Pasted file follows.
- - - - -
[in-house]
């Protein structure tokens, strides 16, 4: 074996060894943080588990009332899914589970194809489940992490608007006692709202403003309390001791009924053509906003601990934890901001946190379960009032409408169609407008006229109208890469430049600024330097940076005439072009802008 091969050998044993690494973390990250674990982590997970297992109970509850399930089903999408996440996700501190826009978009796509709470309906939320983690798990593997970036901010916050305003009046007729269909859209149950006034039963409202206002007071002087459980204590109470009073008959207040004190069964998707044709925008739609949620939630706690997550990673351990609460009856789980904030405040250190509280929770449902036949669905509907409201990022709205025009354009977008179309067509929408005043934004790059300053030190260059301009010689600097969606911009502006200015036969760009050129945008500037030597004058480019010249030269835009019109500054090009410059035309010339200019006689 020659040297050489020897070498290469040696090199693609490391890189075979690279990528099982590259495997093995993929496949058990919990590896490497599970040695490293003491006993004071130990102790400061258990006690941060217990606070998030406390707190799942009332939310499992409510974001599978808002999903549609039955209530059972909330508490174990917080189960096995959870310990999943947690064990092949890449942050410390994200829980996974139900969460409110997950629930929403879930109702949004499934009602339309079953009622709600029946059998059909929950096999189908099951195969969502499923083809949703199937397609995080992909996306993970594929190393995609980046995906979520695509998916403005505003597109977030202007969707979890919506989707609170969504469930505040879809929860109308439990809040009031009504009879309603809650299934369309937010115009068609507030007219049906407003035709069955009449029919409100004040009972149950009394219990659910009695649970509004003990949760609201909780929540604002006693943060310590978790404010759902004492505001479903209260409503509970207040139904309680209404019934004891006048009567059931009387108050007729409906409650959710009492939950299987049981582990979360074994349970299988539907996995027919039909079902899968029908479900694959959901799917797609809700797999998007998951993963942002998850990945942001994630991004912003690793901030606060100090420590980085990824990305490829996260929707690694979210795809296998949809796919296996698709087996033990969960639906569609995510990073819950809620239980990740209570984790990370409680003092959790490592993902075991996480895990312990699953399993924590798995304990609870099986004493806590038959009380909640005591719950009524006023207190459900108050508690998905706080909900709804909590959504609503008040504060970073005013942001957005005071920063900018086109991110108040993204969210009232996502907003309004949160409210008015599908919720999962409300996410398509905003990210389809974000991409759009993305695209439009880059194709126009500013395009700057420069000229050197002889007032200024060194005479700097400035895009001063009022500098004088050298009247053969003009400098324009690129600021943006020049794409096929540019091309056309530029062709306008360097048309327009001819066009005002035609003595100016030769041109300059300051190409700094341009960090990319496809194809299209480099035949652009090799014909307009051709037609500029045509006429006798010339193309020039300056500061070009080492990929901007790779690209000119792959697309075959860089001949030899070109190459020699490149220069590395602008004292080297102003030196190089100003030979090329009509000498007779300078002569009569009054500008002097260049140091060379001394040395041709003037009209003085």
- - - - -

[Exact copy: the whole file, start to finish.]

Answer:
[in-house]
């Protein structure tokens, strides 16, 4: 074996060894943080588990009332899914589970194809489940992490608007006692709202403003309390001791009924053509906003601990934890901001946190379960009032409408169609407008006229109208890469430049600024330097940076005439072009802008 091969050998044993690494973390990250674990982590997970297992109970509850399930089903999408996440996700501190826009978009796509709470309906939320983690798990593997970036901010916050305003009046007729269909859209149950006034039963409202206002007071002087459980204590109470009073008959207040004190069964998707044709925008739609949620939630706690997550990673351990609460009856789980904030405040250190509280929770449902036949669905509907409201990022709205025009354009977008179309067509929408005043934004790059300053030190260059301009010689600097969606911009502006200015036969760009050129945008500037030597004058480019010249030269835009019109500054090009410059035309010339200019006689 020659040297050489020897070498290469040696090199693609490391890189075979690279990528099982590259495997093995993929496949058990919990590896490497599970040695490293003491006993004071130990102790400061258990006690941060217990606070998030406390707190799942009332939310499992409510974001599978808002999903549609039955209530059972909330508490174990917080189960096995959870310990999943947690064990092949890449942050410390994200829980996974139900969460409110997950629930929403879930109702949004499934009602339309079953009622709600029946059998059909929950096999189908099951195969969502499923083809949703199937397609995080992909996306993970594929190393995609980046995906979520695509998916403005505003597109977030202007969707979890919506989707609170969504469930505040879809929860109308439990809040009031009504009879309603809650299934369309937010115009068609507030007219049906407003035709069955009449029919409100004040009972149950009394219990659910009695649970509004003990949760609201909780929540604002006693943060310590978790404010759902004492505001479903209260409503509970207040139904309680209404019934004891006048009567059931009387108050007729409906409650959710009492939950299987049981582990979360074994349970299988539907996995027919039909079902899968029908479900694959959901799917797609809700797999998007998951993963942002998850990945942001994630991004912003690793901030606060100090420590980085990824990305490829996260929707690694979210795809296998949809796919296996698709087996033990969960639906569609995510990073819950809620239980990740209570984790990370409680003092959790490592993902075991996480895990312990699953399993924590798995304990609870099986004493806590038959009380909640005591719950009524006023207190459900108050508690998905706080909900709804909590959504609503008040504060970073005013942001957005005071920063900018086109991110108040993204969210009232996502907003309004949160409210008015599908919720999962409300996410398509905003990210389809974000991409759009993305695209439009880059194709126009500013395009700057420069000229050197002889007032200024060194005479700097400035895009001063009022500098004088050298009247053969003009400098324009690129600021943006020049794409096929540019091309056309530029062709306008360097048309327009001819066009005002035609003595100016030769041109300059300051190409700094341009960090990319496809194809299209480099035949652009090799014909307009051709037609500029045509006429006798010339193309020039300056500061070009080492990929901007790779690209000119792959697309075959860089001949030899070109190459020699490149220069590395602008004292080297102003030196190089100003030979090329009509000498007779300078002569009569009054500008002097260049140091060379001394040395041709003037009209003085």